I continued working with the book and as I did, the handwritten notations that run up and down the edges of the pages began to ask for my attention. I wondered about the politics and ethics of my commitment to abstraction which included removing the book’s inscriptions. Unsure, I went further into study, and words like chiné, damask, persanne, Batavia, taffeta, and satin became legible to me. These words for types of fabric lead me, through etymological research, away from France and into China, Damascus, Persia, Indonesia, and through the Arabic-speaking world where textile practices had, for centuries, been far advanced of Europe. I scanned these words, enlarged them, traced them out with carbon paper onto stained canvases. Carefully painting each word, slowly, I felt I was inhabiting the hand of those merchants as well as the geographies and contours of trade, colonialism, commerce. Pried from the fabric pieces, the inscriptions were no longer footnotes, but marks claiming their own space.
There is something about handwriting—even in an archive of trade protectionism and colonial extraction—that, as Tim Ingold explains in his book Lines, keeps some of the truth of wayfaring, journeying, exchange, and relation alive. Ingold contrasts the handwritten line with typeset words, and, especially “the epitome of modern bureaucracy, the dotted line . . .” Within the series “A Textile Lexicon,” two works render a copy of this dotted line, marking the moment that the book became housed in a museum: the ultimate end of the line for a lively object. In the name of progress and education, modernity stamps the book, cataloguing it as an artifact of history as if contemporary neo-liberal violence does not continually flow from and return to our readings of this 18th century book.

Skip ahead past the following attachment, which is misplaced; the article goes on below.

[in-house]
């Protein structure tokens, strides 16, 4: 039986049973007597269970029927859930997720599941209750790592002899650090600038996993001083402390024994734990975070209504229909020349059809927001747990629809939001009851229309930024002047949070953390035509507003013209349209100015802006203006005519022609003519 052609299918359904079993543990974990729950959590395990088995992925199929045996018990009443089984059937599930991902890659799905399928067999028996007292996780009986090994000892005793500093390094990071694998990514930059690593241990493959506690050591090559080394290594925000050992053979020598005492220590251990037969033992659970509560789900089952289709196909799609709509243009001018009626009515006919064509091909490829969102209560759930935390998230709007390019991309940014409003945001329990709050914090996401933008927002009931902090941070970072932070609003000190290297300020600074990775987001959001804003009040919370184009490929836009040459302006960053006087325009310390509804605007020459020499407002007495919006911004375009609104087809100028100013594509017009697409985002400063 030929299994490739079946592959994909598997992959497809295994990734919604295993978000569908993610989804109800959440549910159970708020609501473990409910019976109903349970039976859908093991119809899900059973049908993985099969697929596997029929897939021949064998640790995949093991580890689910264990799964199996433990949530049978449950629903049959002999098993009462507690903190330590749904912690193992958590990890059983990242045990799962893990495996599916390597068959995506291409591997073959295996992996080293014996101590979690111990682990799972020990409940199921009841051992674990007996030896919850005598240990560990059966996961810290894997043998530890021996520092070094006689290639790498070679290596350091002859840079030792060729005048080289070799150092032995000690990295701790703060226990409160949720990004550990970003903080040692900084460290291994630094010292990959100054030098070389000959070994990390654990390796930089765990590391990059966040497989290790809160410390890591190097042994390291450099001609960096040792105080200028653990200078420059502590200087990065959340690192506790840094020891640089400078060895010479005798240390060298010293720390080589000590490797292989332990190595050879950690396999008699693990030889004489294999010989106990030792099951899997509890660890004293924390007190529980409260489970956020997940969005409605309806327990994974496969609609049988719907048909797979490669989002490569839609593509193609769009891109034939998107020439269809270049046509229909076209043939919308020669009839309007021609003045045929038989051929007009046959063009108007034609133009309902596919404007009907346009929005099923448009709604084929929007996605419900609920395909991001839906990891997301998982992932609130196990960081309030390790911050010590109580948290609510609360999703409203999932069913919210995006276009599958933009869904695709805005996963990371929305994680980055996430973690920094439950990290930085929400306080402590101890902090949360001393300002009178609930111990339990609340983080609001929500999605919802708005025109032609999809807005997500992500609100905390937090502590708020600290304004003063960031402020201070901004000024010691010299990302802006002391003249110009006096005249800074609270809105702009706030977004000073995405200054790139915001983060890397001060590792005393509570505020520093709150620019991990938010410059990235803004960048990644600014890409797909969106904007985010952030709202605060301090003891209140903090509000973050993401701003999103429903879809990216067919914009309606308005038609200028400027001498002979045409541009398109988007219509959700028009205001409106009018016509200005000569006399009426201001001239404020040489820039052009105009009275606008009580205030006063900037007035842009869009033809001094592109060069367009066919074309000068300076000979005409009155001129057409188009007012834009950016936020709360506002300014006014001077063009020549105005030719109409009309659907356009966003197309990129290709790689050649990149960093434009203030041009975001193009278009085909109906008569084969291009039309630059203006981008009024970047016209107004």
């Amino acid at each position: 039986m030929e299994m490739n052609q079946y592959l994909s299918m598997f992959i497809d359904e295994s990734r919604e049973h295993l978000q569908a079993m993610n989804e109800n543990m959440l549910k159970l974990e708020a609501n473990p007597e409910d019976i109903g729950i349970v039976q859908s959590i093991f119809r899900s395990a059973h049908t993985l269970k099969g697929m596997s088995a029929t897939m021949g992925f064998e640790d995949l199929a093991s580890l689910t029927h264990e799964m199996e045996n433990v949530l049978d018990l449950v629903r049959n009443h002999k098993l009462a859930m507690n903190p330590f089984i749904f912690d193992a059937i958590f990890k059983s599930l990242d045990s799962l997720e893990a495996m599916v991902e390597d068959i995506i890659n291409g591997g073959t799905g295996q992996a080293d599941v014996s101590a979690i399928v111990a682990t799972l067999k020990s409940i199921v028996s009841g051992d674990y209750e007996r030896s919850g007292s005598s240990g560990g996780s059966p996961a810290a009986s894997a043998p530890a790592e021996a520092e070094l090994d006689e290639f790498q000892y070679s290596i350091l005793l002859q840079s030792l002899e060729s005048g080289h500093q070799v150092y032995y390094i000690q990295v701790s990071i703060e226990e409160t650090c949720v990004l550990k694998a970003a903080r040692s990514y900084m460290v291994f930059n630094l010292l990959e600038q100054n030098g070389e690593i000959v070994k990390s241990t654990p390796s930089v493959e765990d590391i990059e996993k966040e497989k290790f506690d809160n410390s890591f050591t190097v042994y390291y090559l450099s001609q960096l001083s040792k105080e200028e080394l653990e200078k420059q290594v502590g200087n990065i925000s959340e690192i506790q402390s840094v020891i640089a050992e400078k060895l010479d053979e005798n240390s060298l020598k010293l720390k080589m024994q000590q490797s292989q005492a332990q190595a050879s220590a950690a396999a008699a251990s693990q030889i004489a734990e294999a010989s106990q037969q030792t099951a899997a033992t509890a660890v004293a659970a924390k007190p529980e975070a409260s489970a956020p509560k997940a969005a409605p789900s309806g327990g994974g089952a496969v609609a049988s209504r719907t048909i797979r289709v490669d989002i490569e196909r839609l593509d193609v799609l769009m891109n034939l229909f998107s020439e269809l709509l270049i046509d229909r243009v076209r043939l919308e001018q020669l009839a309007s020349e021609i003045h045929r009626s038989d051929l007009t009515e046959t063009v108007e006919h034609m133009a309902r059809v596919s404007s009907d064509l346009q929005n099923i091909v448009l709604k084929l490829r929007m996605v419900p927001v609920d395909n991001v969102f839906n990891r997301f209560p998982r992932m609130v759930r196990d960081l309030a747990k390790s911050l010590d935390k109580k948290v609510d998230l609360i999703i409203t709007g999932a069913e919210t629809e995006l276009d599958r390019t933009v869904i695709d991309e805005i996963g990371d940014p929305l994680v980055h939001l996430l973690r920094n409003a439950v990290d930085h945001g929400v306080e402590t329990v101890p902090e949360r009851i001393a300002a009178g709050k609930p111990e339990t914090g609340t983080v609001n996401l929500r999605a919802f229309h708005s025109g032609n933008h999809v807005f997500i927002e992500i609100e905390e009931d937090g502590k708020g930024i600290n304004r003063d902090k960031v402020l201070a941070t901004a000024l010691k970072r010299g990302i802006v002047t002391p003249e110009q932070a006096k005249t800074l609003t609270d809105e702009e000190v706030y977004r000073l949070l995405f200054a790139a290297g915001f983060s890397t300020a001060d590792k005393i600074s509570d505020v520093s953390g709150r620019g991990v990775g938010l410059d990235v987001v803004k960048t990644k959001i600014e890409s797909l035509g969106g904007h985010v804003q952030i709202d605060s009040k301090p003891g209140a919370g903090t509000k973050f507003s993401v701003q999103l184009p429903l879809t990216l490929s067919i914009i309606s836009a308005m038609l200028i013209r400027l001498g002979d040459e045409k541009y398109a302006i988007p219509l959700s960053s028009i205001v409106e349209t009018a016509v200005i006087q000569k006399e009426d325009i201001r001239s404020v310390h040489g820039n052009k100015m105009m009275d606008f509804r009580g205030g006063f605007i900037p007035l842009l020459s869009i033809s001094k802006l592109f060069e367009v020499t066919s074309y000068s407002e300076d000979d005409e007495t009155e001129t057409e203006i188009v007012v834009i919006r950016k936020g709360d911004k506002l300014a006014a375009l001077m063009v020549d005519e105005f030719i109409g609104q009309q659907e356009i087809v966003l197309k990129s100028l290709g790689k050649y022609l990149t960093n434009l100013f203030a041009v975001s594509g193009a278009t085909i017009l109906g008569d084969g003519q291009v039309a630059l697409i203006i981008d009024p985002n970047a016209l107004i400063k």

As the exhibition-making process moved forward, questions on the “aboutness” of my work emerged during studio visits and accumulated in my notebook. Looking for a way to think through what I had made, but without over-thinking it, I turned to poetry. This time, to the work of Marjorie Welish, a poet and painter for whom textiles have always been important. I found . . .
“The Annotated ‘Here’”
The here of actual space, addressed
in face, to face
proximally yet aesthetically in pencil
like an eyelash
an eyelash addressing the canvas
And so forth.
“And so forth,” meaning “setting out”
reiteratively from the heartland.
The here throughout actual space addressing
your face essentially in pencil
like an eyelash acquainted with the canvas’s
And so forth.
“And so forth,” meaning “setting out”
reiteratively from the heartland.
The throughout weave
of face essentially
the weft in pencil
abstaining from canvas.
of focus and of setting out
permitted us this facility.
An exhibition does not want to be summarized. An artist hopes that what they have made exceeds an essay, an interpretation, and even the story of the works’ making. But if words can be an invitation to take another look, then this poem, embedded inside the story of my studio practice over the last year, is just that: an invitation to a disposition of openness.
If living life is like drawing a weft across the warp of the world we are born into, then Marjorie Welish’s poem suggests a “weft in pencil.” A delicate mark that may be erased, drawn again, re-fashioned. Not altogether permanent except for its motion back and forth, again and again, which feels like sitting at the loom: a “focus” that zooms in as cloth comes into being, “setting out” a brand new surface in front of the weaver. When I read this poem, I see the face of another, perhaps an exhibition visitor, who has left something of themselves behind—an eyelash shaped like a tiny comma. The canvas, a woven thing, now contains a remnant of the person who stops and looks, moves on, “and so forth.”
“The Annotated ‘Here’” appears in The Annotated “Here” and Selected Poems by Marjorie Welish, published by Coffee House Press in 2000. Gratitude to the publishers and to the poet for permission to reprint the poem in its entirety.